As I keep reminding people, any good Canadian Prairie Kid can tell you that there’s a good three or four days left to celebrate Christmas…
In exchanging Seasons Greetings with my colleagues, the universal response has been something to the effect that “2011 will definitely be better than 2010 because it couldn’t get much worse”. There are all sorts of dark clouds out there, especially here in the States: an unresolved residential mortgage crisis, a glut of building space in virtually every market sector, perceived tight credit markets…. The list goes on.
Yet, many that I speak to mention that the private sector – in corporations – are sitting on $1.5trillion in cash reserves that sometime soon, under corporate law, they will need to spend. The three areas the private sector could put these funds towards would be employee bonuses, dividends for shareholders, or capital improvements. While any of these options will have positive economic ramifications, the latter option – capital improvements – speaks to using money to better one’s ability to compete in the marketplace.
While it was posted some time ago, I still stand by one of my first posts to The Babuk Report “The Rise and Fall of the McMansion and Other Midwestern Housing Trends”, with a couple updates. As predicted, the era of the mega house has come to an end. Even the practice of building more and more on the outer limits of existing urbanized development seems precariously endangered – virtually every US city is surrounded by miles of partially developed land packed full with empty building sites and partially completed houses, usually sited along streets finished with pavement and sewer systems. It all came true. Here’s what’s next:
While we may have a glut of existing building stock, we are a growing population that will need to be accommodated with building space.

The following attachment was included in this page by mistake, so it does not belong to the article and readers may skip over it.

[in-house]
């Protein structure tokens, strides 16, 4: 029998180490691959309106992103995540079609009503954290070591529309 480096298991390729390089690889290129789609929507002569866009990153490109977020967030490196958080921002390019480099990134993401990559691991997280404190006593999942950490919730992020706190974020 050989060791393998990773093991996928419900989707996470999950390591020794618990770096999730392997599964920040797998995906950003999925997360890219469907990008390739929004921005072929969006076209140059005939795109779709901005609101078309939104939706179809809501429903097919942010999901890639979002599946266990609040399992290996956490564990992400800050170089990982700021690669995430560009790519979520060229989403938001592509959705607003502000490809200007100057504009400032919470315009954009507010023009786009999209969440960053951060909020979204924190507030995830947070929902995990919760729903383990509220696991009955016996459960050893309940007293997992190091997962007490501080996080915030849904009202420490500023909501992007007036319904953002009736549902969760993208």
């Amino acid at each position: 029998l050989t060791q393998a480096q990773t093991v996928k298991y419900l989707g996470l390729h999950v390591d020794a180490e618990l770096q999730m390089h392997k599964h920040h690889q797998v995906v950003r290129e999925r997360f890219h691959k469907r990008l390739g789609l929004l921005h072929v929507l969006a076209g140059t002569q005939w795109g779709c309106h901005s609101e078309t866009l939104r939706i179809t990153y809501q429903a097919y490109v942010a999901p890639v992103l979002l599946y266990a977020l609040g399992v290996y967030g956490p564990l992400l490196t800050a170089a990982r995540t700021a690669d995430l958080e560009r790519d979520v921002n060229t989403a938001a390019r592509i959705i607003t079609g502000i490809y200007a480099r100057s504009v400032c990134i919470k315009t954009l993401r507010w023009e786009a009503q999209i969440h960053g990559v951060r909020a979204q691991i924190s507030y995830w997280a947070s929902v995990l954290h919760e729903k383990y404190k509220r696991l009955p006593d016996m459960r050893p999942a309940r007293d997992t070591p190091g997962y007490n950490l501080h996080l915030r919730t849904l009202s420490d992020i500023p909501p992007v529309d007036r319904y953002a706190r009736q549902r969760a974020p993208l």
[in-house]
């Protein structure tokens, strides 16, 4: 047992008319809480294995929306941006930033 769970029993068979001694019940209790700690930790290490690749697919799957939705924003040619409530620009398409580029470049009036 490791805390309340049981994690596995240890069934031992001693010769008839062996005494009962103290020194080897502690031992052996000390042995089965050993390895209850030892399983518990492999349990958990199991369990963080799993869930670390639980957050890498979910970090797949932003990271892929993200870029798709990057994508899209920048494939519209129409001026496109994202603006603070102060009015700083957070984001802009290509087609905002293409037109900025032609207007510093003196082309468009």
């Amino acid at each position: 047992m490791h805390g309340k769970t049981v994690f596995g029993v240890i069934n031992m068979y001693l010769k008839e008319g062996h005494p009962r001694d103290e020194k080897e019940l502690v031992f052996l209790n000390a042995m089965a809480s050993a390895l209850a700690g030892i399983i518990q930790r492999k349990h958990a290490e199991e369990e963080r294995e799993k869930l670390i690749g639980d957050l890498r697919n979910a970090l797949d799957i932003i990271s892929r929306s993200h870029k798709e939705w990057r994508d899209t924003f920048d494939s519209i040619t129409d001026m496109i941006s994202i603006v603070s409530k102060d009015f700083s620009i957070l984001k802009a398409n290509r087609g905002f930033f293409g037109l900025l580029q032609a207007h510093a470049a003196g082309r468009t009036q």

Of the existing space that’s out there, some will simply become obsolete, having lived well beyond its serviceable lifespan. Without a strong historical or emotional reason to preserve it, this type of building space will be demolished and either replaced with new, or the site vacated. Entire sections of Detroit are seeing this – it made more sense to abandon entire sections of Detroit: relocate what few residents were left, abandon streets and municipal services, focus on areas with sustainable populations and return the rest of the city to agriculture.
The same may happen to buildings that lack the “location, location, location” mantra of the real estate industry, or are of a highly specific configuration that won’t lend itself to different uses – like trying to stuff a large public space into something with a small structural grid and low ceilings. This too may be replaced.
Of other building space that’s left in good shape, we’ll see more of it being renovated and updated, perhaps even being put to adaptive reuse. The proposed Children’s Museum at Millennium Park in Chicago is a highly creative adaptive reuse of what would otherwise have been an abandoned parking garage.
Moreover, this development – more appropriately “re-development” will occur in areas that are already part of an established built up area. As predicted, the areas inside cities closest to convenient public transit are more desirable than others, as the Chicago Tribune reported in an article describing suburban Palatine and it’s Metra Commuter Rail station.
As for financing – there’s money out there to be lent. It’s just that everyone is too squeamish to step up to the plate.
All said, here’s the opportunity: existing buildings and building sites well located inside existing desirable communities, close to transportation. One might even start considering the sort of municipal debt and local tax burden, that can be discussed in a future post. Start looking, and remember that there’s still a few days left to celebrate Christmas.